BOSTON (CBS) – About 90,000 homes and businesses were still without power in Massachusetts Wednesday, three days after Tropical Storm Irene.
National Grid reports late Wednesday evening that more than 68,000 of its nearly 1.3 million customers don’t have electricity. NStar says 22,000 of its customers still have no power. At the peak, there were more than half a million outages.
Even though crews are working around the clock, some people may not get their electricity restored until the weekend.
One of the biggest complaints has been a perceived lack of communication. Many people want to know when they’re getting their power back and say they’ve been unable to get an answer.
WBZ NewsRadio 1030’s Laurie Kirby reports from Franklin
After more than three days, the power’s finally back on at the Norwell Council on Aging, so the afternoon cribbage game is a go.
But frustration, like everywhere in town, is high.
One of the council’s visitors, Wesley Osborne, can’t fathom why it has taken so long to bring electricity back.
“The way they run things now, how long would we wait in a real storm?” he asks. “My question is, if we had a real hurricane, would we have to wait even weeks for power?”
Norwell is one of the towns hardest hit in terms of power loss and yet no one can point to why that’s the case. According to the fire chief here, National Grid doesn’t exactly seem to be in a hurry to give officials any answers.
WBZ-TV’s Jim Armstrong reports from Norwell
“To have a plan in place that involves one component that refuses to play well with others is very difficult,” says Chief Andrew Reardon. “National Grid made us some promises that they did not follow up on and I’m very frustrated with that. Again, 96% of my community this morning was without power.”
While residents are annoyed, there is also an ongoing economic cost to measure. Joseph’s Garage in Norwell Center is essentially out of business all week.
“I don’t see this problem being solved in the next 2 or 3 days,” says employee Gordon Crosier. Getting power back, he notes, “seems to be taking a long time.”
Next door, Mary Campanelli had to throw out thousands of dollars worth of meats and cheese from her specialty foods store after she lost power and refrigeration. Coming right before what should have been a very busy Labor Day weekend, Irene’s aftermath is a pricey one.
“I truly don’t want to go through something like this again,” she says.
Whether or not she, and everyone else here, will go through this again is largely up to National Grid. But town leaders are not holding out much hope.
“For us to have a partner in the utilities that is not going to step up the way they said they were going to step up is detrimental,” said Chief Reardon.
In Bridgewater, Town Manager Troy Clarkson was among those public officials who tried to help the communication process. They knocked on doors on Tuesday to pass along information and get some feedback from residents who lost power.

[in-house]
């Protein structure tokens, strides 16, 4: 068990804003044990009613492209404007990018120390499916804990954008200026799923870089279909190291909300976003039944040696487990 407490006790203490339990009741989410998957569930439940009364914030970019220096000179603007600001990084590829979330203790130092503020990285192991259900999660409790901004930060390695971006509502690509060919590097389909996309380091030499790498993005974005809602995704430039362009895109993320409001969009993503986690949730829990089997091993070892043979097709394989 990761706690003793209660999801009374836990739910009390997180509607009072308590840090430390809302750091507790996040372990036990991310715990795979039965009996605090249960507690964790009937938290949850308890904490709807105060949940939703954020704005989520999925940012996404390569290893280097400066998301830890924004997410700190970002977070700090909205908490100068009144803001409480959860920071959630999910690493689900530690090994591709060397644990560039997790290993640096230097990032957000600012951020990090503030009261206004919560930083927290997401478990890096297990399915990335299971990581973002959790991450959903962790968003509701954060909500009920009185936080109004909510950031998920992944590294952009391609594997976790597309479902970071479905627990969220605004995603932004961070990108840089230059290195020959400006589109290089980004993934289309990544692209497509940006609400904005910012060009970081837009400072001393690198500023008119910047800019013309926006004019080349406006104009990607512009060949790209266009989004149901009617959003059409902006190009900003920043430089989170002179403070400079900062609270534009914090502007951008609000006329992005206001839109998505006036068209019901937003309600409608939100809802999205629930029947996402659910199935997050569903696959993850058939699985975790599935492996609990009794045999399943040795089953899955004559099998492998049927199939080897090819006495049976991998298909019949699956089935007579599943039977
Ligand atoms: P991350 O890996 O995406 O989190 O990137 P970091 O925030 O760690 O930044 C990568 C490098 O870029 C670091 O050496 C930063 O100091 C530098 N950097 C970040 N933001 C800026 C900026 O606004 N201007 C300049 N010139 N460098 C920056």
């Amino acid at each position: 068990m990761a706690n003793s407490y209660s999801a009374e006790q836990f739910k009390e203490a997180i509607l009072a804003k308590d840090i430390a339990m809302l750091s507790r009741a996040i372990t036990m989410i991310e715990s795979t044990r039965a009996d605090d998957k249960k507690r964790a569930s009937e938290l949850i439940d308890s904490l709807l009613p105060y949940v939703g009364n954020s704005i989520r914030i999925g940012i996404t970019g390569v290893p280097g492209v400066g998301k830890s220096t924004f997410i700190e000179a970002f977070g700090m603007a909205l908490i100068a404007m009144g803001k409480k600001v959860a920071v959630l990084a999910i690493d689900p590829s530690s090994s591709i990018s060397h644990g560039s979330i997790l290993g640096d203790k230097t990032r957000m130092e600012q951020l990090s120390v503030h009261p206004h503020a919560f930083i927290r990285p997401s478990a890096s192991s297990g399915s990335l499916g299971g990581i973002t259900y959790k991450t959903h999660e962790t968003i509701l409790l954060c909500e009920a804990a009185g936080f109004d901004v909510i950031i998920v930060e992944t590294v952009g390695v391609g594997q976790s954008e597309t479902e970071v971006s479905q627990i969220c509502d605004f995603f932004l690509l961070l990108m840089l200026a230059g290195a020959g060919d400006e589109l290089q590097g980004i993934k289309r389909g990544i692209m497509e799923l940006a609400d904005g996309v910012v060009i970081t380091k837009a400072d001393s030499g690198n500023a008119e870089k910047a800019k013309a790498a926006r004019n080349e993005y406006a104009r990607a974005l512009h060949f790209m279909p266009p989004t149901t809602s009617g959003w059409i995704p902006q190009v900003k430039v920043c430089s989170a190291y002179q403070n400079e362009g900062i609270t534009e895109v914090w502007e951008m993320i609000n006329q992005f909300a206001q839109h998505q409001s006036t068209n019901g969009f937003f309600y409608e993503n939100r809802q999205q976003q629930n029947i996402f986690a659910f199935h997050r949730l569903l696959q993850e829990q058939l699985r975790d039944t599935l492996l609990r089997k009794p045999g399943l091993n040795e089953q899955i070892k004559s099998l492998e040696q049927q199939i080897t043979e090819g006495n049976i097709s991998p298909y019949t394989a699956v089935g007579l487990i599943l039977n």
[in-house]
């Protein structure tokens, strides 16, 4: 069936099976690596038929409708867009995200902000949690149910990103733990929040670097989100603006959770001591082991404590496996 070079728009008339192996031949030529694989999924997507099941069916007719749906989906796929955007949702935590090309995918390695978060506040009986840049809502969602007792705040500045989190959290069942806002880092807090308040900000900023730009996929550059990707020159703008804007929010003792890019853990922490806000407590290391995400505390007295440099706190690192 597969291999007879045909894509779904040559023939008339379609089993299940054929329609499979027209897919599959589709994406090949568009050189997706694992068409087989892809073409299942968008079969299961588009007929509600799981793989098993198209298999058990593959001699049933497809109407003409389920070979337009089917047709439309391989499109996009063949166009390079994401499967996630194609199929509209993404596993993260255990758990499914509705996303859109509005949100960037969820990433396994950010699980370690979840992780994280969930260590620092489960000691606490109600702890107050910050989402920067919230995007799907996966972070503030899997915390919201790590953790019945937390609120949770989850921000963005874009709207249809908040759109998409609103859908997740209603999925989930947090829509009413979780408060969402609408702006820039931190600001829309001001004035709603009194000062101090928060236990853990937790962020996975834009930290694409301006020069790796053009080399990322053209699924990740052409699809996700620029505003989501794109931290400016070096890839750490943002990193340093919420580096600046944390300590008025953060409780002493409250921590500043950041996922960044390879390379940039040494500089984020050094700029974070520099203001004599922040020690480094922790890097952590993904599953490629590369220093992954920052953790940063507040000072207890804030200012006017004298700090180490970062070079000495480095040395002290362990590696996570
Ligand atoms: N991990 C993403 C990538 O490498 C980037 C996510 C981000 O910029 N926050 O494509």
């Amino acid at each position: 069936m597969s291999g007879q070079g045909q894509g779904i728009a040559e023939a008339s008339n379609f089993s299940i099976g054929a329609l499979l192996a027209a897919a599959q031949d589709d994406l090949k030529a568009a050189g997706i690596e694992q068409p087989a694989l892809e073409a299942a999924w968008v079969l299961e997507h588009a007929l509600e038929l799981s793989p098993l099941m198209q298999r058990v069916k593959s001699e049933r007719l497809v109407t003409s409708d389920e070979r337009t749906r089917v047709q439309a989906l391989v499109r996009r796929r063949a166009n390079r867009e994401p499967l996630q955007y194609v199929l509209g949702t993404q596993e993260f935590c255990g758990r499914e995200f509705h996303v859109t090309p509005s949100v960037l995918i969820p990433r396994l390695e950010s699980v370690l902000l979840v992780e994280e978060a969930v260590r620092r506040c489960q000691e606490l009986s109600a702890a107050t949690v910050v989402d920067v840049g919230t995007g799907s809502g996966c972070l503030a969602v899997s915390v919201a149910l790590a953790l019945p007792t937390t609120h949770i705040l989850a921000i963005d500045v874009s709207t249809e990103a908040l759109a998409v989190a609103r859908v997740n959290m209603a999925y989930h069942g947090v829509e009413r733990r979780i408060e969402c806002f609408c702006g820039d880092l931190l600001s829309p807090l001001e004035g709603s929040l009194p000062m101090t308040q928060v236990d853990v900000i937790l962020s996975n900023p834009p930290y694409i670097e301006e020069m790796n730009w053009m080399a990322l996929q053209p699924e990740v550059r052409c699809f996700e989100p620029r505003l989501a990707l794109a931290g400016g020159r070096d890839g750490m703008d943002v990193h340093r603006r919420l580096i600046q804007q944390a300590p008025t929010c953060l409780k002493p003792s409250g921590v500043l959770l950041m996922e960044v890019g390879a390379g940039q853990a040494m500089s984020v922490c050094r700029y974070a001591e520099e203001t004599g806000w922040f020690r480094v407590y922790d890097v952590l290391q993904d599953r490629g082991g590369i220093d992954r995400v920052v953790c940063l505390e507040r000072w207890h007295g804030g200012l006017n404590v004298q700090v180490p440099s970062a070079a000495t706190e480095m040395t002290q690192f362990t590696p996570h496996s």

WBZ NewsRadio 1030’s Bernice Corpuz reports from Bridgewater
Massachusetts Attorney General Martha Coakley is launching a fact-finding investigation into how utilities responded to the outages.
WBZ-TV’s Beth Germano reports
The office has fielded hundreds of complaints from customers upset about the slow pace of the recovery and what they describe as a lack of communication about when the power would be restored.
“The questions we’re asking the utilities right now are ‘what was your plan, how were you able to execute it, and what provisions did you make for communication’,” said Coakley.
The Attorney General wants to look at pre-event planning reports, correspondence, contact with state and local officials, and the sequence and numbers of repair crews and response times.
The utilities have thirty days to respond, but will be afforded more time if requested due to the storm.
Coakley says she’ll hold the line until she knows “what was reasonable and what may have been something they could have anticipated.”
But she wants to be able to report to the Department of Public Utilities and the public “what was done right and needs to be improved next time around.”
Last month the office announced a preliminary settlement with National Grid following its response to last December’s winter storm that also created severe power outages.
The Department of Public Utilities still has to approve the plan that would require National Grid pay $1.2 million dollars in addition to another one million dollars for training, charitable contributions and service improvements.
WBZ NewsRadio 1030’s Karen Twomey reports from Foxboro
As for New Hampshire, Public Service of New Hampshire says all 125,000 people who lost power in the storm were expected to have it back on by midnight — with the exception of about 680 customers in the Town of Wakefield.
WBZ-TV’s Jim Armstrong & Beth Germano contributed to this report.